6. It is true that while deciding an appeal against acquittal, the Appellate Court has to reappreciate the evidence. After re-appreciating the evidence, the first question that needs to be answered by the Appellate Court is whether the view taken by the Trial Court was a plausible view that could have been taken based on evidence on record. Perusal of the impugned judgment of the High Court shows that this question has not been adverted to. Appellate Court can interfere with the order of acquittal only if it is satisfied after reappreciating the evidence that the only possible conclusion was that the guilt of the accused had been established beyond a reasonable doubt. The Appellate Court cannot overturn order of acquittal only on the ground that another view is possible. In other words, the judgment of acquittal must be found to be perverse. Unless the Appellate Court records such a finding, no interference can be made with the order of acquittal. The High Court has ignored the well-settled principle that an order of acquittal further strengthens the presumption of innocence of the accused. After having perused the judgment, we find that the High Court has not addressed itself on the main question.

7. The second error the High Court committed is found in paragraph 23 of the impugned judgment. The High Court has gone to the extent of recording a finding that the appellants have failed to adduce evidence in their support, failed to examine the defence witness and failed to establish falsity of the prosecution’s version. This concept of the burden of proof is entirely wrong. Unless, under the relevant penal statute, there is a negative burden put on the accused or there is a reverse onus clause, the accused is not required to discharge any burden. In a case where there is a statutory presumption, after the prosecution discharges initial burden, the burden of rebuttal may shift on the accused. In the absence of the statutory provisions as above, in this case, the burden was on the prosecution to prove the guilt of the accused beyond a reasonable doubt. Therefore, the High Court’s finding on the burden of proof is completely erroneous. It is contrary to the law of the land.

8. We have carefully examined the evidence of the material prosecution witnesses. PW-1 Danabhai stated that after he was informed in the night around 9 O’clock about the assault on the deceased by one Vajsurbhai, he proceeded by his bicycle. He stated that when he reached Jhanjhmer, he found that his deceased brother was laid in a tempo of Ramabhai. He stated about the presence of Arjanbhai and Jivabhai. He stated that no one informed him about the incident at that time. He thereafter described how the deceased was taken to the hospital of Dr Goti and thereafter to a private hospital in Bhavnagar. PW-1 deposed that PW-4 Karshanbhai went with him to Bhavnagar, and in the hospital of Dr Rana, PW-4 informed PW-1 that the appellants had assaulted the deceased by using a stick. He stated that though PW-4 informed him that he was present at the time of the incident, he did not tell him about the assault on him by the accused. Thus, PW-1 did not state that PW-4 was present when he reached the place where he found that the deceased was laid in a tempo, and according to his version, PW-4 came to Bhavnagar. Though PW-4 stated that PW-1 came on a bicycle and came to Dhola with them, the version of PW-1 is that PW-4 joined him at Bhavnagar. This creates a doubt about the presence of PW-4 at the time of the incident. Importantly, one Vajsurbhai, who informed PW-1 about the assault on the deceased, has not been examined as a witness.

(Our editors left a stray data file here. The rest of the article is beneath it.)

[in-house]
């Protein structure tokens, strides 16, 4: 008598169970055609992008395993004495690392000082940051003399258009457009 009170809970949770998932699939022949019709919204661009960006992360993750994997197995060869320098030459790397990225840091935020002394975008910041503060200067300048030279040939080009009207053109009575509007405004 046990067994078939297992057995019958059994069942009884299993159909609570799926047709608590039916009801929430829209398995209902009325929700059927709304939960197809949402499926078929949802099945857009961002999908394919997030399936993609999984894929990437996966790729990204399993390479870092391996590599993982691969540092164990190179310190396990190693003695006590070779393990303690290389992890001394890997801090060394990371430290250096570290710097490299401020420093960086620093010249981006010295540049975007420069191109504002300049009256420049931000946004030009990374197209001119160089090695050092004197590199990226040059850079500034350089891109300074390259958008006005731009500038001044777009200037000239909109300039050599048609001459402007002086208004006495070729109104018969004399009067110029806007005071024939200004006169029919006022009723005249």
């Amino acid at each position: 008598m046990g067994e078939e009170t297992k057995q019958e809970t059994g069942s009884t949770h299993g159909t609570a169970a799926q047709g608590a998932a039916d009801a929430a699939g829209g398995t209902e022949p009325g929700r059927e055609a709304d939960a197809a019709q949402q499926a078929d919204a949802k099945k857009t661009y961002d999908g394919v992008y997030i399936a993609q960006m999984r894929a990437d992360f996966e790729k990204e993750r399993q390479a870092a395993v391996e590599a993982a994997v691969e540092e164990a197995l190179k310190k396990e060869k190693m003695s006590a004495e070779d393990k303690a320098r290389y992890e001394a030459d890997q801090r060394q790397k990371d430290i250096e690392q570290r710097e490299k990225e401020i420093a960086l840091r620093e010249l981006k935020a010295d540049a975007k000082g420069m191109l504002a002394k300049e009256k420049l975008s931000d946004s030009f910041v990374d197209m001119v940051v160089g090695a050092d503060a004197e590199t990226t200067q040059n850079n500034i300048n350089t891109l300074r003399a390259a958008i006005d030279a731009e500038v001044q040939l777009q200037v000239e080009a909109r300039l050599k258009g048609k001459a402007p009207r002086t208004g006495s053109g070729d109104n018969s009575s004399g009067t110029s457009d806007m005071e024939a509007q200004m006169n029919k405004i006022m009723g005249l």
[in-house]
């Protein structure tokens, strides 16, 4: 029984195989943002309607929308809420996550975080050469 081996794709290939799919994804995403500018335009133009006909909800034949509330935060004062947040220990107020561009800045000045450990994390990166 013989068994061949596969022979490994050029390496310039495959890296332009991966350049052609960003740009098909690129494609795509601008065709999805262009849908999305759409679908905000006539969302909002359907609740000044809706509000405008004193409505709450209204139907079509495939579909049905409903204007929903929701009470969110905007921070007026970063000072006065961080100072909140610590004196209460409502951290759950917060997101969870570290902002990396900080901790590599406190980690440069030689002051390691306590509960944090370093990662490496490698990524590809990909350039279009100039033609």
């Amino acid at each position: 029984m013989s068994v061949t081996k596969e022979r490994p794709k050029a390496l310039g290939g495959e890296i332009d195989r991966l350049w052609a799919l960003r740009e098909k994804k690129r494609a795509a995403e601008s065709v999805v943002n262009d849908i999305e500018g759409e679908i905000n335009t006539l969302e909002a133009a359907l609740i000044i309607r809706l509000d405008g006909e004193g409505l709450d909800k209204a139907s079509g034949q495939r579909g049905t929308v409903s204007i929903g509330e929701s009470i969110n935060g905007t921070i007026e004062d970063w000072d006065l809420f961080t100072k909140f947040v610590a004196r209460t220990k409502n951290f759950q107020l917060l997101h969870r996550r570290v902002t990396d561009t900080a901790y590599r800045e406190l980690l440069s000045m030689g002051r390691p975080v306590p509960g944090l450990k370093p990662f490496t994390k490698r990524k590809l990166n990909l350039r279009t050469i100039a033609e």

9. PW-4 admitted that there is an ongoing litigation about his family’s land between the appellants and his family. PW-4 claimed that just before the fatal blow was inflicted on the deceased, a blow was given to the witness by pipe around 8 pm on the date of the incident. However, PW-5 Dr Jagadishbhai stated that when he examined PW-4 on 19th September 1996, the history given by PW-4 was to the effect that he was assaulted by a pipe on 18th September 1996 at 8.00 pm. The incident is of 17th September 1996. The High Court has completely brushed aside this statement of PW-5 by observing that once the police recorded statements of the Doctor and PW-4, the statements of PW-4 and the Doctor before the Court became meaningless. As is apparent from Section 162 of the Code of Criminal Procedure, 1973 (CrPC), statements recorded by police under Section 161 of the CrPC cannot be used for any purpose except to contradict the witness. The Trial Court gives several reasons for discarding the testimony of PW-4. His prior enmity with the appellants and his failure to report the incident to the police, notwithstanding available opportunities, are also the factors considered by the Trial Court.

10. Therefore, after having perused the evidence of the material prosecution witnesses, in our view, the finding of the Trial Court that the evidence of PW-4 did not inspire confidence is a possible finding which could have been recorded on the basis of the evidence on record. There was no reason for the High Court to overturn the order of acquittal when the findings of the Trial Court were possible findings that could be arrived at after reappreciating evidence.

11. Therefore, the appeal must succeed. We set aside the judgment and order dated 14th December 2018 of the High Court and set aside the conviction of the appellants. The judgment and order dated 5th July 1997 of the Trial Court is restored. The appeal is, accordingly, allowed. The bail bonds of the appellant no. 2 are cancelled. The appellant no. 1 shall be forthwith set at liberty unless he is required to be detained in connection with any other case.